What are some literary devices, besides tone and imagery, used in "Hanging Fire" by Audre Lorde?

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literaturenerd | High School Teacher | (Level 2) Educator Emeritus

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There are multiple poetic devices used in the poem "Hanging Fire" by Audre Lorde.

1. "Still Sucks"- Alliteration- The repetition of a consonant sound within a line of poetry. Here the "s" sound is repeated.

2. "My skin has betrayed me"- Personification- The giving of human traits or abilities to non-human/non-living things. Here, skin is personified. The skin is given the ability to "betray," a characteristic only humans can possess.

3. "Sing sad"- Alliteration again.

4. "And mommas in the bedroom with the door closed"- Repetition- The repeated use of a word or phrase used for emphasis. Here, readers can see that the speaker's mother does not care about her. She is always in her bedroom with the door closed. The closed door illustrates the literal (the door is actually closed) and the figurative (the mother is closed to the daughter).

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samcestmoi | (Level 1) Associate Educator

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The most prominent device used in this poem is repetition.  Lorde repeats the lines, “momma’s in the bedroom with the door closed,” at the end of each verse; this emphasizes the feelings of abandonment and loneliness felt by our fourteen-year-old speaker.  She is wrought with the insecurities of her teenage years, and the withdrawal of her mother into her bedroom cuts off any access she has to a nurturing figure – she is alone in her wonderings, and this isolation at home is the crux of her insecurity.  Lorde also uses the form and structure of the poem to great effect:  by eschewing punctuation and having each verse be a single sentence, we get an approximation of a stream of consciousness, the young speaker’s troubles running one into the next in his head, thoughts bleeding into each other.  We see here the seemingly endless quality of the girl’s simple suffering, and the equal weight of each trial – learning to dance, acne, death – in the mind of an adolescent.  Her internal struggles are lent legitimacy by writing the poem from first person perspective; this also emphasizes a teenager’s typically egocentric view of the world – “Nobody even stops to think/about my side of it,” she laments in the final verse, and thinks, “why do I have to be/the one/wearing braces.”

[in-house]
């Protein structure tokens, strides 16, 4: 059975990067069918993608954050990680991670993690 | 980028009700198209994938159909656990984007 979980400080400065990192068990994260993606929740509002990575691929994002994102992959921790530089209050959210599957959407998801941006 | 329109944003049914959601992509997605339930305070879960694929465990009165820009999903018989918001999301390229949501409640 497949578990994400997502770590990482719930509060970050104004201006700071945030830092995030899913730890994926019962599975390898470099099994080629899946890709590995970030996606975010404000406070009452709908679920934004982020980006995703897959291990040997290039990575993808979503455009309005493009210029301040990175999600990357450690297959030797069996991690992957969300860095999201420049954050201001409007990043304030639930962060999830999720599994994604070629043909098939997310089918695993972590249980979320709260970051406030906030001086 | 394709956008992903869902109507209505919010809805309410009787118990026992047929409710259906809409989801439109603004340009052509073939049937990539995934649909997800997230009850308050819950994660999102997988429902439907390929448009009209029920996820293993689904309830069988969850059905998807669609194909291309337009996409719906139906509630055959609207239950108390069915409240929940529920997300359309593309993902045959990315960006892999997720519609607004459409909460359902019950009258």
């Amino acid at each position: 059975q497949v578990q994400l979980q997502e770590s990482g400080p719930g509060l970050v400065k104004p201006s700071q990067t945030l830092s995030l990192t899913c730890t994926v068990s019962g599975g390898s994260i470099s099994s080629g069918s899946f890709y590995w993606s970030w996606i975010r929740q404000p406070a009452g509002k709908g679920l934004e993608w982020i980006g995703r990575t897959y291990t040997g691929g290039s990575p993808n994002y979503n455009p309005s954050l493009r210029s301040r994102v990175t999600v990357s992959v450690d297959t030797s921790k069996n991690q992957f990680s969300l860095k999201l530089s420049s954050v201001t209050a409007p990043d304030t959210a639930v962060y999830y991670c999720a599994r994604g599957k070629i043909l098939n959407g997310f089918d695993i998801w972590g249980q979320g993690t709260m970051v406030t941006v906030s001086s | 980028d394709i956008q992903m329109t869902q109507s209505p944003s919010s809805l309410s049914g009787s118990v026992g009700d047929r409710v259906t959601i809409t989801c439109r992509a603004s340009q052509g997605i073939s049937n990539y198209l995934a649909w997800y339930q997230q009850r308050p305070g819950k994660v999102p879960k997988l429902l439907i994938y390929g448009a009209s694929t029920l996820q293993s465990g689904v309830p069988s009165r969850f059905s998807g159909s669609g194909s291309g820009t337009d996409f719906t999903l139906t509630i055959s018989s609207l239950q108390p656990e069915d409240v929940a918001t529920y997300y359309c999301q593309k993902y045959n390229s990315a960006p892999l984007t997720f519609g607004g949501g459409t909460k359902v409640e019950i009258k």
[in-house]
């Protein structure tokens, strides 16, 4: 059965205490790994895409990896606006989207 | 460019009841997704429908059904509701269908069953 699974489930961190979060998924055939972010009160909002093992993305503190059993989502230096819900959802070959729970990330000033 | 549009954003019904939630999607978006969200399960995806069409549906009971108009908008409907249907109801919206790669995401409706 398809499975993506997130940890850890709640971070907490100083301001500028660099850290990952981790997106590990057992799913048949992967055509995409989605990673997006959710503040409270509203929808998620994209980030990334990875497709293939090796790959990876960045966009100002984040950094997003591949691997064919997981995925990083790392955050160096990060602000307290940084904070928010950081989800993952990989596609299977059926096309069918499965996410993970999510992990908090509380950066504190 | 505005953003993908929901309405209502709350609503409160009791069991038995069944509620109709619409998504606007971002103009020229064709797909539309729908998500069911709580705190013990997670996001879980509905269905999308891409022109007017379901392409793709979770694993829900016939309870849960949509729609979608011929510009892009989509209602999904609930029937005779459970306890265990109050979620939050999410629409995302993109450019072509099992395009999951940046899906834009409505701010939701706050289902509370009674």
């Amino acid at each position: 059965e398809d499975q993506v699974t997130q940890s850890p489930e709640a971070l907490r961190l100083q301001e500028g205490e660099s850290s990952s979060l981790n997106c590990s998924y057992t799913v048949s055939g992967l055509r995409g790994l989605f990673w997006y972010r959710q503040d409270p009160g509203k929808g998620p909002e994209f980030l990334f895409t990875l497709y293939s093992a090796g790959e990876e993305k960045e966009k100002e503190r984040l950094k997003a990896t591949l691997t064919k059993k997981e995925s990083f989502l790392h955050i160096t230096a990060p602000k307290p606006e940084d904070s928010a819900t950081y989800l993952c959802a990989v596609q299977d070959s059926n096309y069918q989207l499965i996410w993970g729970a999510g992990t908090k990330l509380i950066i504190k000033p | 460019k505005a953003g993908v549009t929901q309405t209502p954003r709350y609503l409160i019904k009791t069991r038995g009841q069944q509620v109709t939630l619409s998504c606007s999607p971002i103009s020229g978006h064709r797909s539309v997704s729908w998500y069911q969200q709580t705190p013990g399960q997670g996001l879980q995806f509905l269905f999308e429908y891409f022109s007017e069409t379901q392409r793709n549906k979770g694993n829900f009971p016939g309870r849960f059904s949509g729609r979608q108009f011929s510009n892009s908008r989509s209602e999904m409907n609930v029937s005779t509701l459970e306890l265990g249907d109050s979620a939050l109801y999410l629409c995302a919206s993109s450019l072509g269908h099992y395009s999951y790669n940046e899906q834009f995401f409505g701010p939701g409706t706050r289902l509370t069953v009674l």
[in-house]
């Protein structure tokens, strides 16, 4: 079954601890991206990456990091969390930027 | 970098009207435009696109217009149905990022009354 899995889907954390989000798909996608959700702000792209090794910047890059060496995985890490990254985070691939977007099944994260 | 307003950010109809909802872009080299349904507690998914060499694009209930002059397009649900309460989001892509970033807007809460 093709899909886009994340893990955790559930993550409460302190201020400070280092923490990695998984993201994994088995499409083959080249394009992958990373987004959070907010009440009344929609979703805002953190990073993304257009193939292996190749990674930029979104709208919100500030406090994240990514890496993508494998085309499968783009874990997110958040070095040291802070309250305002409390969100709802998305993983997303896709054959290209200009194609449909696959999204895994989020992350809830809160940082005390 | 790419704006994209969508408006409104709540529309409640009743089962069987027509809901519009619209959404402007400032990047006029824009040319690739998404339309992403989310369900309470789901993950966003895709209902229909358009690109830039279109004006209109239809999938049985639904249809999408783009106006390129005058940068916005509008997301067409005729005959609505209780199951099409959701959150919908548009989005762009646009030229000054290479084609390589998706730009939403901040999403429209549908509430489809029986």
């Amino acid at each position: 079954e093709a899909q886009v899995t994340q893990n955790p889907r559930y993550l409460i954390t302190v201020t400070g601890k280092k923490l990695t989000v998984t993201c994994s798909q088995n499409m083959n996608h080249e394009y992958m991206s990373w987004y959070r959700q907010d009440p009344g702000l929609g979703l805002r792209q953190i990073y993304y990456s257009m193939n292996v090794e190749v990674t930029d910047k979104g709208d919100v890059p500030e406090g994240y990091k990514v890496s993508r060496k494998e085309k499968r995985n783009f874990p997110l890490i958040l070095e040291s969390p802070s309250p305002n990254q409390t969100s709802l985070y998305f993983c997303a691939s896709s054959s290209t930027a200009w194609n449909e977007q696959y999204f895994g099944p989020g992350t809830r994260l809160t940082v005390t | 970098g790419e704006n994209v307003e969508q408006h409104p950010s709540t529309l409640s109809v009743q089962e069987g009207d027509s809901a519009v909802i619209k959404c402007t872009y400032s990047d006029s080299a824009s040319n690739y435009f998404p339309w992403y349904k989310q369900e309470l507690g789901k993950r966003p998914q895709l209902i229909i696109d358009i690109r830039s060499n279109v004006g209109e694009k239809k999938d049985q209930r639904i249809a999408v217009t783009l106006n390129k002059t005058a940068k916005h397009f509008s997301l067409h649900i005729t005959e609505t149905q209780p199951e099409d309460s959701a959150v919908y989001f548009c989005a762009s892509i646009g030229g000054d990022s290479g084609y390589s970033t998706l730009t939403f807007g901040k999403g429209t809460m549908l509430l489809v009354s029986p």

Lorde underscores this point with the juxtaposition of these small injustices with the heavy permanence of death.  In each verse we have imagery of the girl’s fear of death:  “what if I die/before morning,” “suppose I die before graduation,” will I live long enough/to grow up.”  When coupled with troubles about boys and acne and having nothing to wear the next day, we see how, at age fourteen, everything can feel like a life-threatening crisis.  This also indicates that the girl is just becoming aware of what it means to be an adult, what it means to be alive in the world – the threat of death is constant; our lives are not guaranteed, our safety is not guaranteed, our happiness is not guaranteed.  And this is a scary, depressing concept.  Yet still it cannot erase the everyday woes of simply living.


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